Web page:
During the first half of the 2000s, there seemed to be an endless supply of guitar-driven indie bands flooding the musical landscape and collective consciousness of the hipster set alike. Many of these acts positioned themselves beneath the spotlight by providing a novel spin on a shared set of perennially fashionable influences (The Velvet Underground, The Stooges, Galaxie 500, The Feelies, XTC), and more often than not, just as quickly as they ascended to a moment of relevancy and reverence, they tumbled right back down into the hole of obscurity, mostly due to the (now evident) lack of substance beneath their sheen.
The Clientele were one of the few bands of this era to avoid such pitfalls and succeed by using the aforementioned artists as touchstones to spin a hazy, melancholic-yet-uplifting nostalgic sound that was very much their own. The English band, helmed by songwriter/lead vocalist/guitarist, Alasdair McClean, came onto the indie scene with the 2000 release of Suburban Light, which collected some of their earlier singles and was packaged as their debut full-length. The band’s fully-formed aesthetic displayed an affinity for the janglier, more whimsical psych outfits from several different decades, and lush, heart-rending arrangements. McClean’s hushed, romantic vocals evoked entire surrealistic worlds of sepia-toned evenings and soft lights stretching obliquely across the canvas, and he managed to tap into a seemingly universal memory that places the listener in a very specific place at a very specific time.
Over the course of the next few years, the band would release a string of albums, including The Violet Hour and Strange Geometry, to nearly universal acclaim. The chamber pop outfit would continue to explore variations of the gossamer vibe found on Suburban Light, but with more crisp production and increasingly complex song structures. As the 2010s arrived, so did an extended hiatus for the band, and in the ensuing 13 years, they would proffer their only full-length, Music for the Age of Miracles, in 2017 to a relatively tepid reception.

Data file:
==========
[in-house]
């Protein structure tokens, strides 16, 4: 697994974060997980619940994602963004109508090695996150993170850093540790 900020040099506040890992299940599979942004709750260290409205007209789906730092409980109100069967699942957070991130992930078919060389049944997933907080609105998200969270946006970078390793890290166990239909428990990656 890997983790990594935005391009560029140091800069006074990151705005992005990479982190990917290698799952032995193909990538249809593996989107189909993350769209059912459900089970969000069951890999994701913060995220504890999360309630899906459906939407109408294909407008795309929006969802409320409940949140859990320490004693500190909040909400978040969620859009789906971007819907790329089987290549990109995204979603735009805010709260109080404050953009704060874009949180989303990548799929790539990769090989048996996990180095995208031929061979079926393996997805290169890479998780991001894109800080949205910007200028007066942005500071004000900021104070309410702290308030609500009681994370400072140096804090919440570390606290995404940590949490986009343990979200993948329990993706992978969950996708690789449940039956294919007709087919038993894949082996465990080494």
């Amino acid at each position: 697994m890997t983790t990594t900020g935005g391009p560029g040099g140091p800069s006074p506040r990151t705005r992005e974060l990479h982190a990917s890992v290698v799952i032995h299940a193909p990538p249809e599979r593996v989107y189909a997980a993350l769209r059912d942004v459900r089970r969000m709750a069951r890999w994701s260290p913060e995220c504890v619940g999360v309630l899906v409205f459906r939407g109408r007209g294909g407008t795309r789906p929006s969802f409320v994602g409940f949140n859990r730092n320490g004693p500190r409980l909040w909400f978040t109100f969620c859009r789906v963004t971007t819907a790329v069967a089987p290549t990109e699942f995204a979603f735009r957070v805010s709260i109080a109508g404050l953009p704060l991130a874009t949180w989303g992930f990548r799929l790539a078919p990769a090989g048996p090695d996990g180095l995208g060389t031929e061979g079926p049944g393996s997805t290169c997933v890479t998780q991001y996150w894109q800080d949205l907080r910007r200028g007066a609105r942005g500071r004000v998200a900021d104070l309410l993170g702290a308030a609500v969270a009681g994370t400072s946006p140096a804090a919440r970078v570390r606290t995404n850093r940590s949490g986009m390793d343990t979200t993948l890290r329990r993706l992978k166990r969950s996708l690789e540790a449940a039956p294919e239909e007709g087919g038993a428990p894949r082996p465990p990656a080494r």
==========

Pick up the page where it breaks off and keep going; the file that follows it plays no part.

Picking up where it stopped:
One could be forgiven, then, for not holding out too much hope when considering the band’s new album, I Am Not There Anymore. Also damning, McClean has indicated that his band finally bought a computer, and that this has allowed them to weave more experimental, electronic flourishes into the compositions. In a move reminiscent of Portishead or My Bloody Valentine, however, The Clientele have returned late in their game with a gorgeous, stirring opus that reminds us of why a band like this can sustain such a rabid cult following. They have delivered on all fronts, and the expansion of their sound is subtle and tasteful enough to bolster the familiar elements that surround it.
One needn’t look further than the stunning eight-minute opener “Fables of the Silverlink” for proof. The track begins with dual cellos sawing their way up and down a captivating melody. The strings are then joined by a crisp, stuttering breakbeat that utilizes backward handclaps, and McClean begins to croon in a low, almost unrecognizable register. The heady mix is disorienting until it’s flooded with live drums and McClean’s vocal inflections become unmistakably his, and then it’s clear that this is definitely The Clientele, and that they’ve never sounded better. The band cycles effortlessly through the labyrinthine soundscapes, and the eight minutes coast by in what seems like half the time.